Count Baton Rouge native Brandon Bass, a 10-year NBA veteran, as a supporter of the Pelicans new defensive guru.
Bass has spent the past four seasons with the Boston Celtics — two under Darren Erman, who was recently hired as new Pelicans head coach Alvin Gentry’s top assistant, charged with improving a franchise that last season dazzled on offense, ranking among the league’s best, but was less efficient on defense, ranking 22nd.
“Consistent every day — his passion and his intensity, and his focus about defense,” Bass, a former standout at Capitol High School and LSU, said of Erman. “That’s what you’re going to get, plain and simple.”
Erman’s defensive schemes helped Boston win an NBA championship in 2008 and an Eastern Conference championship in 2010, one season before Bass arrived in town. Erman left for Golden State in 2012, where he spent two seasons before an abrupt firing unrelated to efforts on the court. Before then, he was credited for setting the foundation of the Warriors defense, which reached the 2015 NBA Finals in part because of their league-best offense.
Erman returned to Boston as an assistant, where he reputation as a young defensive mind has continued to grow.
During Erman’s second tenure with Boston, its defense improved from 23rd (allowing opponents 46.5 percent shooting) to 17th (45 percent). Bass attributed the improvement to the details, starting with post players communicating with players on the perimeter, setting up the defense.
Not bad for guy who never played in the NBA.
Bass said Erman’s work ethic, coupled with his knowledge, earned him respect in the Celtics’ locker room.
Last season, Bass averaged 10.6 points and 4.9 rebounds per game for Boston.
“I feel like we all can be great, especially when you dedicate your life to your craft, and you’re willing to work and do whatever it takes to accomplish your goal,” Bass said. “And he has that. It takes a special person to be focused all the time on defense, and it’s an offensive game. I think one day he will be a head coach.”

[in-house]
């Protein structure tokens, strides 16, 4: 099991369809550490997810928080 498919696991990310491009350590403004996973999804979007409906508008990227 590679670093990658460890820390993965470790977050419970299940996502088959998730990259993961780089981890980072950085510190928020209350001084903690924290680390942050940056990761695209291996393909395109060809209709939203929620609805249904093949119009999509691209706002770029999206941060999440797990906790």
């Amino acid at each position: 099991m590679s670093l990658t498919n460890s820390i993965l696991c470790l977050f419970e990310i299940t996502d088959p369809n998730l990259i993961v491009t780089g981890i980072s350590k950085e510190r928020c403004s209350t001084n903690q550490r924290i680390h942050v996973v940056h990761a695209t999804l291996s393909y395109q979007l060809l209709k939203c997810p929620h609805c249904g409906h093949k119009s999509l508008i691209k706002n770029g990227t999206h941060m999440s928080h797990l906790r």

Erman’s latest challenge is a Pelicans roster armed with Anthony Davis, one of the league’s rising stars and an imposing defensive presence. Already, Davis, entering his fourth NBA season, has enjoyed a career full of blocks, altered shots and defensive rebounds.
Bass spent part of this week in New Orleans at the coach DJ Basketball Skills Camps, hosted by Xavier men’s basketball coach Dannton Jackson.
Bass said the Pelicans may be “a few tough players” away from making moves in the playoffs. Players like Matthew Dellavedova, the Australian, defensive-minded guard who pushed Cleveland to a 2-1 series advantage against Golden State entering Game 4 on Thursday night.
“If I put a top defensive player on another team’s best offensive player, that’s going to slow him down,” Bass said. “If Steph Curry struggles, if he’s not making plays for his team, they’re losing.
“Dellavedova is the perfect matchup in this series because his mindset is defense, tough plays, and offense is a bonus. You have to have that (kind of) player on your team. I don’t care how many offensive players you have. You have to have someone who thinks defense first, tough plays ... then can score.
“That’s why I think they’re going to win it all. Because Steph Curry has to shoot a perfect game (to win).”